Saturday, 22 June 2019

On Stage: Tool @ Ziggo Dome



I had to look it up to find out when the last time was that I saw Tool play live. It turns out it was 2006 at the Rock Werchter festival, a few years before I started this blog. I was lucky enough to have seen them a few days before in the Heineken Music Hall (now called AFAS Live) as well. They would play the Lowlands festival the year after for their last visit to this country. I was supposed to go there like I did every year in those days, but a personal tragedy decided otherwise. Finally tonight after all those years, the band returns to the low lands and my home town.

Tool at Ziggo Dome Amsterdam, June 18 2019

Photo by Ben Houdijk


A lot of water has passed through the Amsterdam canals since that last time and the world has changed a lot, but a new Tool album still hasn't dropped (August 30th!). It only helped building the mythical character of this band. They are playing the Ziggo Dome which is three times the size of the HMH where I saw them in 2006. Still it sold out in 10 minutes, but I was lucky enough to get me and some friends arena tickets. We make sure to get there early to find us a good spot, which allows us to see Fiend warm up the crowd. They do a good job and I like their heavy psychedelic stoner sound.

Photo by Ben Houdijk


You can feel the anticipation in the air when everyone is waiting for Tool to start their show. When the lights go out, the band enters the stage in the dark and starts playing 'Ænema', title track of what may arguably be their best album. There's a strict no camera policy, so there isn't a sea of cell phones rising from the crowd. However it forced me to borrow some pictures again though. Right from the start it seems the band wants us to know that things haven't changed in the world of Tool. 'The Pot' follows, 'Parabol' and 'Parabola' are perfectly glued together, and they couldn't have made a better start. Like always the visuals are wonderful, totally supporting the music. There are even parts of their old videos showing from "back in the days". Once and a while a fully transparent sceen will come down where more abstract visuals are projected on, almost creating a 3D effect.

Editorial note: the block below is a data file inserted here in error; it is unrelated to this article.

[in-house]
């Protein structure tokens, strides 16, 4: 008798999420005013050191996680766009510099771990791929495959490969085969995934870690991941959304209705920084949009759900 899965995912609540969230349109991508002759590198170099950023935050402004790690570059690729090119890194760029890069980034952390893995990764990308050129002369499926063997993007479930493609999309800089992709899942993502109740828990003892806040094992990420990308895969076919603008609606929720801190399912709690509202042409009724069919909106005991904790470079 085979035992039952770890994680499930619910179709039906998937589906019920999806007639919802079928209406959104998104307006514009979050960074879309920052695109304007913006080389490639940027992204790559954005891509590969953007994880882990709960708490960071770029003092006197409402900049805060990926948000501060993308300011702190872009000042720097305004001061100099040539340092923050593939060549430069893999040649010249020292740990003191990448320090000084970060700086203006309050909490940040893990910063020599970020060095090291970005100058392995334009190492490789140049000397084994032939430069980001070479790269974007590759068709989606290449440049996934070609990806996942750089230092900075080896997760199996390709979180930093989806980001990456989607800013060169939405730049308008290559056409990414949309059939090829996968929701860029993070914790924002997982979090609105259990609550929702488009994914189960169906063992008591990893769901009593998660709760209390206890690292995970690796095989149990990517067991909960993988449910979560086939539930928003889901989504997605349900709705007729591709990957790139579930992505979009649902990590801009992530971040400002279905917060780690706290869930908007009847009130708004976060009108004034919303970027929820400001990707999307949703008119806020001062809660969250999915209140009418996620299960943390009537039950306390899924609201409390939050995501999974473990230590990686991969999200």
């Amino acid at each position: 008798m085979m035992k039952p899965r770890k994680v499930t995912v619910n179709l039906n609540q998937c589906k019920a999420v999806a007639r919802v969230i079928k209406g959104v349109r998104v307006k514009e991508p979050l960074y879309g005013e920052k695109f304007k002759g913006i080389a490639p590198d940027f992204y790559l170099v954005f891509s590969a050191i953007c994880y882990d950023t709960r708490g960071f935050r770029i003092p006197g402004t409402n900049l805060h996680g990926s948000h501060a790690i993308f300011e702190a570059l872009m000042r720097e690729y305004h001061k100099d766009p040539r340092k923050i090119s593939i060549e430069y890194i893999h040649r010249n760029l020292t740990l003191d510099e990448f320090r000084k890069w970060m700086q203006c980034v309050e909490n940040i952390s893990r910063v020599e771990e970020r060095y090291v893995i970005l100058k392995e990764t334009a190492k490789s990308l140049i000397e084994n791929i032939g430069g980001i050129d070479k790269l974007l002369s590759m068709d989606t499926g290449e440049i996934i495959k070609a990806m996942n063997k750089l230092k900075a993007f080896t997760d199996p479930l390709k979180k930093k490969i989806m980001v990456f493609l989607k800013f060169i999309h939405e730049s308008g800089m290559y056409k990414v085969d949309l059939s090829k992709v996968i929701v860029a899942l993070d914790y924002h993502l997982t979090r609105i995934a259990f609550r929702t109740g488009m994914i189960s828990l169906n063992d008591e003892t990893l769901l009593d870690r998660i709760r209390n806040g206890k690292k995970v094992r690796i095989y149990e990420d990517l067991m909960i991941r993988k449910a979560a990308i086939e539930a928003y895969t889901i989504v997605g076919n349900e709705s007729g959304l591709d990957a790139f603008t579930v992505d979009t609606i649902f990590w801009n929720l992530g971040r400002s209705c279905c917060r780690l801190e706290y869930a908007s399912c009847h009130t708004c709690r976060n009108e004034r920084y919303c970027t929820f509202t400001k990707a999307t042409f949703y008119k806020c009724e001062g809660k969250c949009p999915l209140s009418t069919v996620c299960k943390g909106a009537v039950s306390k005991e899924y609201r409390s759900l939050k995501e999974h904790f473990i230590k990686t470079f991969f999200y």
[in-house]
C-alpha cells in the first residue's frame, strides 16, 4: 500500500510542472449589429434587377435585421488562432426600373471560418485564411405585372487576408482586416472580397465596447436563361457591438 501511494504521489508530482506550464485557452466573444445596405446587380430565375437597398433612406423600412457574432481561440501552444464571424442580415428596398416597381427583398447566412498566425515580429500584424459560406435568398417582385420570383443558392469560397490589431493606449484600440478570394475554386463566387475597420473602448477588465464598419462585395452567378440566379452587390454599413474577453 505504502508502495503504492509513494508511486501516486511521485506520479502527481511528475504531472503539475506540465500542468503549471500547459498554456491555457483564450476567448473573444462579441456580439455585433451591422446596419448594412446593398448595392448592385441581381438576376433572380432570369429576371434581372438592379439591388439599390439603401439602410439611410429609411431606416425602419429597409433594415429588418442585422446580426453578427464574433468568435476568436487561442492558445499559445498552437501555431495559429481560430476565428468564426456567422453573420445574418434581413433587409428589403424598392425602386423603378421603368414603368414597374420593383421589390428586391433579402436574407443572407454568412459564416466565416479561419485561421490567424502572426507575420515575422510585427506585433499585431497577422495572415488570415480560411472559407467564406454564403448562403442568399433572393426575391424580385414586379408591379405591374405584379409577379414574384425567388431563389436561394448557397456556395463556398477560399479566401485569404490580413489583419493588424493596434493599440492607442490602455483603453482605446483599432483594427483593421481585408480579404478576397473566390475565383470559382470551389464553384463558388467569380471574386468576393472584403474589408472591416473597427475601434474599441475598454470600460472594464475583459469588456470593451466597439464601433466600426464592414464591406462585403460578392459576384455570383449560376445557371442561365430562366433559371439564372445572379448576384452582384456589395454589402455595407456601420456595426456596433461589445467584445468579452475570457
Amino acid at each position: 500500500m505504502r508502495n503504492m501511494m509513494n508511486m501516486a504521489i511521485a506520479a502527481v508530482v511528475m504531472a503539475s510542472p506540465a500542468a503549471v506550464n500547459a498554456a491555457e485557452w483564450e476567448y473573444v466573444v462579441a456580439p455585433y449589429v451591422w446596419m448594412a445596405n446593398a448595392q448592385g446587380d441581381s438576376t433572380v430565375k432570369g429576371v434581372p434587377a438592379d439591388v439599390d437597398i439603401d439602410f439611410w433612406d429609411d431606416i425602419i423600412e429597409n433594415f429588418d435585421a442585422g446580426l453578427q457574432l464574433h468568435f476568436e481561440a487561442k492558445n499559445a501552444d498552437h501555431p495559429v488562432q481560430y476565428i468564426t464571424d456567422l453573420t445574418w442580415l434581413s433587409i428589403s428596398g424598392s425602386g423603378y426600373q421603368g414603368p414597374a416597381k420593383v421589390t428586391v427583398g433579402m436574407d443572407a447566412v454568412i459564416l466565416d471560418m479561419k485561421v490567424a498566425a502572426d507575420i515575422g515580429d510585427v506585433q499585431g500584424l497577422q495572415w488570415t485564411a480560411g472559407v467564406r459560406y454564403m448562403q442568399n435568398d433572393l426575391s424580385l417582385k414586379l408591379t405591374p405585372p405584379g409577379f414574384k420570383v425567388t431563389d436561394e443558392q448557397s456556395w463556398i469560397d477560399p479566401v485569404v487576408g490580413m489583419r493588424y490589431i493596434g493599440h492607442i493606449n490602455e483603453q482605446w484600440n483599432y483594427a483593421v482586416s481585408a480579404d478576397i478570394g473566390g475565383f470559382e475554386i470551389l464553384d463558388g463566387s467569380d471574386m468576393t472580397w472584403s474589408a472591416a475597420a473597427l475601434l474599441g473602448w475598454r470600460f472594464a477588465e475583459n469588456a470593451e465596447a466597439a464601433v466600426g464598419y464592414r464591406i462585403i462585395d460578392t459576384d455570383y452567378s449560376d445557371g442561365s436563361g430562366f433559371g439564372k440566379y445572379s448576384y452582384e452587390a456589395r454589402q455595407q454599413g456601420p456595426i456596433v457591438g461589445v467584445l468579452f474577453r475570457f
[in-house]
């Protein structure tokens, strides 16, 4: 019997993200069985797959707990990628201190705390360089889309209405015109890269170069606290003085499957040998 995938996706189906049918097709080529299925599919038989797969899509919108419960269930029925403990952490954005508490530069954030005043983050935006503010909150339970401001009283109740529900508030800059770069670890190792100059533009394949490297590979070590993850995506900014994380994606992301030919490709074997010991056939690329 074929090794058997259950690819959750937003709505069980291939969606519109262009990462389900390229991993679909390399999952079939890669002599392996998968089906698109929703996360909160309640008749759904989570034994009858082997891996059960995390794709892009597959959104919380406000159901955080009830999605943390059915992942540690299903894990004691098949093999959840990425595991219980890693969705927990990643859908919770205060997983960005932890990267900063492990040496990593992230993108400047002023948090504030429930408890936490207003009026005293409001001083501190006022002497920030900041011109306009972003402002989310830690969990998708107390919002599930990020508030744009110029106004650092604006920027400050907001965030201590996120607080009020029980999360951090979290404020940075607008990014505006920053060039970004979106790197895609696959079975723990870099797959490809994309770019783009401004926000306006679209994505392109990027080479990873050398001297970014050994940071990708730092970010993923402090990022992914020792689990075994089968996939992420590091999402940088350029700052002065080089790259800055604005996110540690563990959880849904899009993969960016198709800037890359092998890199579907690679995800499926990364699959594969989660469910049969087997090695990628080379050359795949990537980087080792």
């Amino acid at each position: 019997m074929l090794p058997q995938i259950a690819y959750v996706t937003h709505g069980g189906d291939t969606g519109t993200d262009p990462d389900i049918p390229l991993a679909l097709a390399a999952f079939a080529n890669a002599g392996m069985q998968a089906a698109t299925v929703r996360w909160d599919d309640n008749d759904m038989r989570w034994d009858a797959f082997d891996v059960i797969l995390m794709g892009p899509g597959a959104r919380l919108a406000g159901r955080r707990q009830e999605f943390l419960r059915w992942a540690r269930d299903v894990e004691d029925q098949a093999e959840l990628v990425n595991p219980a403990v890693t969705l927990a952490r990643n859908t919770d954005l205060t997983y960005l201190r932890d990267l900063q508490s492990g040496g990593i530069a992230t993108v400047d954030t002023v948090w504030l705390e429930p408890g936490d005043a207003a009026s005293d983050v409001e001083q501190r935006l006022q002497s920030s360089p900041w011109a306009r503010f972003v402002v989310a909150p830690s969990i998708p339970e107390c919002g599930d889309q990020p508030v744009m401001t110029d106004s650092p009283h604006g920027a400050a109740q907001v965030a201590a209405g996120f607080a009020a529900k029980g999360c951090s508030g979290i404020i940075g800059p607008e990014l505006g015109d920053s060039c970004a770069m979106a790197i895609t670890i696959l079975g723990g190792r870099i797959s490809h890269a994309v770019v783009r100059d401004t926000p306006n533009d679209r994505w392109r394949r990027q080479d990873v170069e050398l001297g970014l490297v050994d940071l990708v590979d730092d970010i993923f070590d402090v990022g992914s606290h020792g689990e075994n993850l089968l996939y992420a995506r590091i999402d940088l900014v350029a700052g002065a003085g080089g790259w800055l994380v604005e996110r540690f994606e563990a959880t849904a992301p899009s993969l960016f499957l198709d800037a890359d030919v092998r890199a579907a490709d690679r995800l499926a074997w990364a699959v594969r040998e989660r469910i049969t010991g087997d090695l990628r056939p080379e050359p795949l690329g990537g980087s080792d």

Photo by Ben Houdijk


The first new song is 'Descending' which feels a bit ill at ease after the monumental start. No need to worry when an epic version of 'Schism' follows. Maynard James Keenan's voice is clear and strong, while he's sporting a new mohawk this time, although I have the feeling he used to sings certain parts more aggressively. It could just be my memory failing me though. Guitarist Adam Jones is playing his complex parts with incredible precision and bassist Justin Chancellor is the only one who is actually trying to connect with the crowd. At the same time he's playing his groovy bass lines as if they are actually very easy. Together with out of this world drummer Danny Carey the two are creating all those complex rhythms and changing odd time signatures that they are known for.

Photo by Ben Houdijk


What makes Tool so unique is that you know and can hear it is very complicated what they are doing, but it still feels natural, as if it makes total sense that the songs sound that way. It doesn't feel like small parts glued together or playing difficult music only to show off. It always feels like a whole and proper songs. It's all played to perfection where every note is thought out, but still it never sounds too mechanical and never lacks spontaneity. This is incredibly impressive and it shows how great a musicians they are, in total control of their instruments and music. Only the really great ones are able to play complex music and make it sound so natural and organic.



So was this a perfect show? No, I don' think so. After a vicious and mental performance of 'Forty Six & 2' there's a twelve minute intermezzo even with a projected count down, that seems quite unnecessary. A shorter break would allow them to play an extra song. The new song 'CCTrip' after that, is a Danny Carey drum solo where he's also fiddling around with a synthesizer. I love Danny Carey and he is one of my drum heroes. His relaxed style is wonderful to watch, where he doesn't seem to break a sweat playing insane grooves with complex double bass patterns. However this drum solo feels out of place and I would have liked them playing another song here. So there are a few weaker moments, but it doesn't take away the fact that this was an incredible show. The quartet proves it once more, when they end the night with a stunning 'Stinkfist', which is a showcase of the quality and skills of this one of a kind band. The best part is: I get to see them again next week on Rock Werchter, exactly like in 2006. Wooohooo!

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Setlist:
01. Ænema
02. The Pot
03. Parabol
04. Parabola
05. Descending
06. Schism
07. Invincible
08. Intolerance
09. Jambi
10. Forty Six & 2
Intermission
11. CCTrip (Danny Carey drum solo)
12. Vicarious
13. Stinkfist


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